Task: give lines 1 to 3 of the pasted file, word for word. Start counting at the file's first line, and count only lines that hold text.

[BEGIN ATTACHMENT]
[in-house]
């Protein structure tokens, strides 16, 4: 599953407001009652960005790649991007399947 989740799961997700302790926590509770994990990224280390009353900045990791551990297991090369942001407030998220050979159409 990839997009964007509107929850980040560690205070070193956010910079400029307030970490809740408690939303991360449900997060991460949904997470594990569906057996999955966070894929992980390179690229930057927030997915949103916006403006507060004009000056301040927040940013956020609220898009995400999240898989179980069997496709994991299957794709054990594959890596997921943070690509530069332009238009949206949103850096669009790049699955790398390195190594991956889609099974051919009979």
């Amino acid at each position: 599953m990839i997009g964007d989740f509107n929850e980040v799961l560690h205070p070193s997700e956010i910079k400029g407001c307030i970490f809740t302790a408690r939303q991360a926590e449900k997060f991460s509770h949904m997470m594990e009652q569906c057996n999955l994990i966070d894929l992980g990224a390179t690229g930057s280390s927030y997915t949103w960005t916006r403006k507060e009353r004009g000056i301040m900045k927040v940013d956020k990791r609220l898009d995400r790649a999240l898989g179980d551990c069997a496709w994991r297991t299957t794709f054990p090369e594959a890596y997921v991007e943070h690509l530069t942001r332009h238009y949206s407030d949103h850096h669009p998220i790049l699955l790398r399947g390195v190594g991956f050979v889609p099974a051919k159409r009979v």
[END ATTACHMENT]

[in-house]
């Protein structure tokens, strides 16, 4: 599953407001009652960005790649991007399947 989740799961997700302790926590509770994990990224280390009353900045990791551990297991090369942001407030998220050979159409 990839997009964007509107929850980040560690205070070193956010910079400029307030970490809740408690939303991360449900997060991460949904997470594990569906057996999955966070894929992980390179690229930057927030997915949103916006403006507060004009000056301040927040940013956020609220898009995400999240898989179980069997496709994991299957794709054990594959890596997921943070690509530069332009238009949206949103850096669009790049699955790398390195190594991956889609099974051919009979």
């Amino acid at each position: 599953m990839i997009g964007d989740f509107n929850e980040v799961l560690h205070p070193s997700e956010i910079k400029g407001c307030i970490f809740t302790a408690r939303q991360a926590e449900k997060f991460s509770h949904m997470m594990e009652q569906c057996n999955l994990i966070d894929l992980g990224a390179t690229g930057s280390s927030y997915t949103w960005t916006r403006k507060e009353r004009g000056i301040m900045k927040v940013d956020k990791r609220l898009d995400r790649a999240l898989g179980d551990c069997a496709w994991r297991t299957t794709f054990p090369e594959a890596y997921v991007e943070h690509l530069t942001r332009h238009y949206s407030d949103h850096h669009p998220i790049l699955l790398r399947g390195v190594g991956f050979v889609p099974a051919k159409r009979v």